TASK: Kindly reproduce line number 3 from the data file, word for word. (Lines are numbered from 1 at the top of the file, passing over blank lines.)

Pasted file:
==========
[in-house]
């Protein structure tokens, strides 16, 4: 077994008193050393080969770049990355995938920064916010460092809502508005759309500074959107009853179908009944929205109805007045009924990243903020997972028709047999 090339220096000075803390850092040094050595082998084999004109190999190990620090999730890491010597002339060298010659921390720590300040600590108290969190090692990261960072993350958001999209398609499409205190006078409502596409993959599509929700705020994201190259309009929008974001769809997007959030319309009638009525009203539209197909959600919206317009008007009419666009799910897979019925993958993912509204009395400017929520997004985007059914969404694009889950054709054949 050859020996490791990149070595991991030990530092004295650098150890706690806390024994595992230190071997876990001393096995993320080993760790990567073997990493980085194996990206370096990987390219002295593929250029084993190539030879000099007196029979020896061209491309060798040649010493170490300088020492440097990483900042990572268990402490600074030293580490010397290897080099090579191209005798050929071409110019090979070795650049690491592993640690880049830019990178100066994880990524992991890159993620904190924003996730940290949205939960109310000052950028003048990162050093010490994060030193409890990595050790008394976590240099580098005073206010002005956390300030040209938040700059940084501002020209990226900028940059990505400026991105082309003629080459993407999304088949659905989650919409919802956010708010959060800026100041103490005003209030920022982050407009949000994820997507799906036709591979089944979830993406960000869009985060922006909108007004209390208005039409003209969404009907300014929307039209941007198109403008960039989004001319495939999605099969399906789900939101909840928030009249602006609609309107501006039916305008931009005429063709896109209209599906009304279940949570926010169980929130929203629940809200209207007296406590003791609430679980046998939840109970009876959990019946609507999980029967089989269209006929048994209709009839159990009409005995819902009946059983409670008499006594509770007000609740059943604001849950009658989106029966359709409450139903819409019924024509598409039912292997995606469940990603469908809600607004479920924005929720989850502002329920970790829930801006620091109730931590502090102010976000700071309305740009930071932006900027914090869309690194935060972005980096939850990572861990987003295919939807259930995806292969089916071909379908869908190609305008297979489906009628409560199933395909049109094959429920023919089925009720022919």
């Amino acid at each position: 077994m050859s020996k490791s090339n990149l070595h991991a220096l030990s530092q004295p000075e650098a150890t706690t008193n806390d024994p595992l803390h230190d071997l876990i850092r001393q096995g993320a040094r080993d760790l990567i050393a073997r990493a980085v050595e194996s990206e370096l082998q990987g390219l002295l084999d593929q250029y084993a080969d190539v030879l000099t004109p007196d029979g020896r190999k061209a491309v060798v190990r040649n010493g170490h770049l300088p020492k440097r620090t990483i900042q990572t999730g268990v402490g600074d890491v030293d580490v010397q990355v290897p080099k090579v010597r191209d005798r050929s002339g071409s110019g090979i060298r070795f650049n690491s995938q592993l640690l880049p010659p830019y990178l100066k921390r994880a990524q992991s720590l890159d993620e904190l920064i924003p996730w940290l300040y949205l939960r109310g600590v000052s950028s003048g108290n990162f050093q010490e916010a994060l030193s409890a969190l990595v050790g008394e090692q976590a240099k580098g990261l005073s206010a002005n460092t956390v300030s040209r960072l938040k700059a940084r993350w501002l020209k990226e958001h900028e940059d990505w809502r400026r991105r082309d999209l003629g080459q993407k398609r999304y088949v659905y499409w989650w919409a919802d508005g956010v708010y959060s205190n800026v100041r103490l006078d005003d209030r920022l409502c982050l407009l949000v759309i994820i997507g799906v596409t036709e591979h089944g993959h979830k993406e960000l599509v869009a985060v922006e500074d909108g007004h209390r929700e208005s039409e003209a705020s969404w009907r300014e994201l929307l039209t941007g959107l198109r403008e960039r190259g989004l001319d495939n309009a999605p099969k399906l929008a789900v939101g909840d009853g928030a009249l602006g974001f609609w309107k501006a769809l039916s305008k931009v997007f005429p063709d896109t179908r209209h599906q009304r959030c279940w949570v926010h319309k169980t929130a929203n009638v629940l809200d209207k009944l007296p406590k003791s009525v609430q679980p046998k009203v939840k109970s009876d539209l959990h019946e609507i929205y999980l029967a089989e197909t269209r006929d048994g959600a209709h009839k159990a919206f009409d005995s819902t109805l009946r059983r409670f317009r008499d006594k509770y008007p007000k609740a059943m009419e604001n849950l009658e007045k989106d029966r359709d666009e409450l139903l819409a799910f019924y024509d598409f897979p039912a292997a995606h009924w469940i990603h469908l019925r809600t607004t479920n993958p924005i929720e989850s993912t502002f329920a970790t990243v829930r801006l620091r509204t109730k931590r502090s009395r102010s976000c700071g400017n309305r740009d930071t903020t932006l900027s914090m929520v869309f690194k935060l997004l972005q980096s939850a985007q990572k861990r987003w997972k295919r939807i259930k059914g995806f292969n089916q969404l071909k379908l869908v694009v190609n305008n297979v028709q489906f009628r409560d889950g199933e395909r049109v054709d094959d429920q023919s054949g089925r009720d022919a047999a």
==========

């Amino acid at each position: 077994m050859s020996k490791s090339n990149l070595h991991a220096l030990s530092q004295p000075e650098a150890t706690t008193n806390d024994p595992l803390h230190d071997l876990i850092r001393q096995g993320a040094r080993d760790l990567i050393a073997r990493a980085v050595e194996s990206e370096l082998q990987g390219l002295l084999d593929q250029y084993a080969d190539v030879l000099t004109p007196d029979g020896r190999k061209a491309v060798v190990r040649n010493g170490h770049l300088p020492k440097r620090t990483i900042q990572t999730g268990v402490g600074d890491v030293d580490v010397q990355v290897p080099k090579v010597r191209d005798r050929s002339g071409s110019g090979i060298r070795f650049n690491s995938q592993l640690l880049p010659p830019y990178l100066k921390r994880a990524q992991s720590l890159d993620e904190l920064i924003p996730w940290l300040y949205l939960r109310g600590v000052s950028s003048g108290n990162f050093q010490e916010a994060l030193s409890a969190l990595v050790g008394e090692q976590a240099k580098g990261l005073s206010a002005n460092t956390v300030s040209r960072l938040k700059a940084r993350w501002l020209k990226e958001h900028e940059d990505w809502r400026r991105r082309d999209l003629g080459q993407k398609r999304y088949v659905y499409w989650w919409a919802d508005g956010v708010y959060s205190n800026v100041r103490l006078d005003d209030r920022l409502c982050l407009l949000v759309i994820i997507g799906v596409t036709e591979h089944g993959h979830k993406e960000l599509v869009a985060v922006e500074d909108g007004h209390r929700e208005s039409e003209a705020s969404w009907r300014e994201l929307l039209t941007g959107l198109r403008e960039r190259g989004l001319d495939n309009a999605p099969k399906l929008a789900v939101g909840d009853g928030a009249l602006g974001f609609w309107k501006a769809l039916s305008k931009v997007f005429p063709d896109t179908r209209h599906q009304r959030c279940w949570v926010h319309k169980t929130a929203n009638v629940l809200d209207k009944l007296p406590k003791s009525v609430q679980p046998k009203v939840k109970s009876d539209l959990h019946e609507i929205y999980l029967a089989e197909t269209r006929d048994g959600a209709h009839k159990a919206f009409d005995s819902t109805l009946r059983r409670f317009r008499d006594k509770y008007p007000k609740a059943m009419e604001n849950l009658e007045k989106d029966r359709d666009e409450l139903l819409a799910f019924y024509d598409f897979p039912a292997a995606h009924w469940i990603h469908l019925r809600t607004t479920n993958p924005i929720e989850s993912t502002f329920a970790t990243v829930r801006l620091r509204t109730k931590r502090s009395r102010s976000c700071g400017n309305r740009d930071t903020t932006l900027s914090m929520v869309f690194k935060l997004l972005q980096s939850a985007q990572k861990r987003w997972k295919r939807i259930k059914g995806f292969n089916q969404l071909k379908l869908v694009v190609n305008n297979v028709q489906f009628r409560d889950g199933e395909r049109v054709d094959d429920q023919s054949g089925r009720d022919a047999a």